Methods: Eligible trials for this survey fulfilled the following conditions: (1) confirmatory phase 3 trial; (2) use of multiple primary endpoints, co-primary endpoints, key secondary endpoint(s) or composite endpoint(s); (3) inclusion of Japanese participants; and (4) protocols created in 2010 or later. The survey was conducted at member companies of the Japan Pharmaceutical Manufacturers Association from October 2017 to November 2017.

Results: Useable responses were obtained from 78 trials in 13 companies based in Japan and 9 companies based in other countries. The Bonferroni procedure was mostly used in clinical trials with multiple primary endpoints, while multiple testing procedures that consider a hierarchy of endpoints or a structure of hypotheses were used in clinical trials with key secondary endpoint(s). In sample size calculation, we can consider the probability of study success, such as the probability of statistical significance in at least one comparison of primary endpoints; however, other probabilities were also considered. This survey reveals that multiplicity adjustment and the correlation of endpoints were not always considered in sample size calculation.

Conclusions: In clinical trials with multiple endpoints, clinical importance was considered when determining multiple testing procedures. Challenges remain with the definition of power, the consideration of multiple testing procedures and the correlation between endpoints in sample size calculation.
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http://dx.doi.org/10.1007/s43441-020-00126-2DOI Listing
September 2020

Randomized phase II study of chemoradiotherapy with cisplatin + S-1 versus cisplatin + pemetrexed for locally advanced non-squamous non-small cell lung cancer: SPECTRA study.

Lung Cancer 2020 03 10;141:64-71. Epub 2020 Jan 10.

Department of Thoracic Oncology, National Cancer Center Hospital, Tokyo, Japan.

Objectives: SPECTRA is a multicenter, randomized phase II study of chemotherapy with cisplatin (CDDP) plus S-1 versus CDDP plus pemetrexed (PEM) in combination with thoracic radiotherapy (TRT) for locally advanced non-squamous non-small cell lung cancer, in order to determine which of these two regimens might be preferable for comparison with standard therapies in a future phase III study.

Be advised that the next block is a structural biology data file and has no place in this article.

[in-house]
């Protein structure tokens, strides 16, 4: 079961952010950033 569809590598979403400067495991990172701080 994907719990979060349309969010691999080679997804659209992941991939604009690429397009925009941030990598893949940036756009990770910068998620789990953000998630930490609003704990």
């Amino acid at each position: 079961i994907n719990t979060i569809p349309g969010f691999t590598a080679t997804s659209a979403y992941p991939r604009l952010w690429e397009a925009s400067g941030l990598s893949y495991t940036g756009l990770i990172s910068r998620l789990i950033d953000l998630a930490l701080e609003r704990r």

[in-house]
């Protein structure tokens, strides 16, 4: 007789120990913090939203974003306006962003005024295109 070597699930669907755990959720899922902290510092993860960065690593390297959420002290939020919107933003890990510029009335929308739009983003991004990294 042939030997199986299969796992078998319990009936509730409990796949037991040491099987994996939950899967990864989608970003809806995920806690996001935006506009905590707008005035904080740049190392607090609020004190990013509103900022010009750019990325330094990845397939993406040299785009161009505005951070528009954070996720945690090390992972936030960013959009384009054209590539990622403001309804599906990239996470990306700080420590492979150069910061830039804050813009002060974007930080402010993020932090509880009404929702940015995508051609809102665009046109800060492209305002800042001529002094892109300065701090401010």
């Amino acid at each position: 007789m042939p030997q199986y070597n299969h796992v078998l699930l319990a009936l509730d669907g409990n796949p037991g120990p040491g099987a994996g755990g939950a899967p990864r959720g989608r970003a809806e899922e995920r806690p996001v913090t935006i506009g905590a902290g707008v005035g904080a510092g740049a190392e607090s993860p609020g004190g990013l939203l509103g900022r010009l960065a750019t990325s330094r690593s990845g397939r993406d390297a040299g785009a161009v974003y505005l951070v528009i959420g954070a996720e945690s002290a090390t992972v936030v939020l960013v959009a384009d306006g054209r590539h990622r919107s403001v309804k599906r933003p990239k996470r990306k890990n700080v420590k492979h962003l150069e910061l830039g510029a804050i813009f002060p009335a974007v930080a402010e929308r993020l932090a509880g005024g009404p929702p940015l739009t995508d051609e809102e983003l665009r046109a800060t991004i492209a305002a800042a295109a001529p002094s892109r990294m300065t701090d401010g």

Materials And Methods: Patients were randomly assigned to receive CDDP + S-1 (CDDP 60 mg/m on day 1 and S-1 80 mg/m2 on days 1-14, every 4 weeks, up to 4 cycles) or CDDP + PEM (CDDP 75 mg/m + PEM 500 mg/m on day 1, every 3 weeks, up to 4 cycles) combined with TRT (60 Gy in 30 fractions). The primary endpoint was the 2-year progression-free survival (PFS) rate. The sample size had been set at 100 patients.

Results: A total of 102 patients were randomized to receive CDDP + S-1 or CDDP + PEM (CDDP + S-1, n = 52; CDDP + PEM, n = 50) between January 2013 and October 2016. The results in the CDDP + S1 group and CDDP + PEM group were as follows: completion rates of TRT (60 Gy)/chemotherapy (4 cycles) was 92 %/73 % and 98 %/86 %, respectively; the response rates were 60 % and 64 %, respectively; median PFS after a median follow-up of 32.1 months, 12.7/13.8 months (hazard ratio [HR] = 1.16; 95 % confidence interval [CI], 0.73-1.84); 2-year PFS rate, 36.5 % (95 % CI, 23.5-49.6)/32.1 % (95 %CI, 18.9-45.4); median OS, 48.3/59.1 months (HR = 1.05; 95 %CI, 0.58-1.90); 2-year OS rate, 69.2 % (95 %CI, 56.7-81.8)/66.4 % (95 %CI, 53.0-79.9); Grade 3 toxicities: febrile neutropenia (12 %/2 %), anorexia (8 %/16 %), diarrhea (8 %/0 %), esophagitis (6 %/8 %), and neutropenia (35 %/50 %); Grade 2 or worse radiation pneumonitis, 15 % (8 patients)/4 % (2 patients).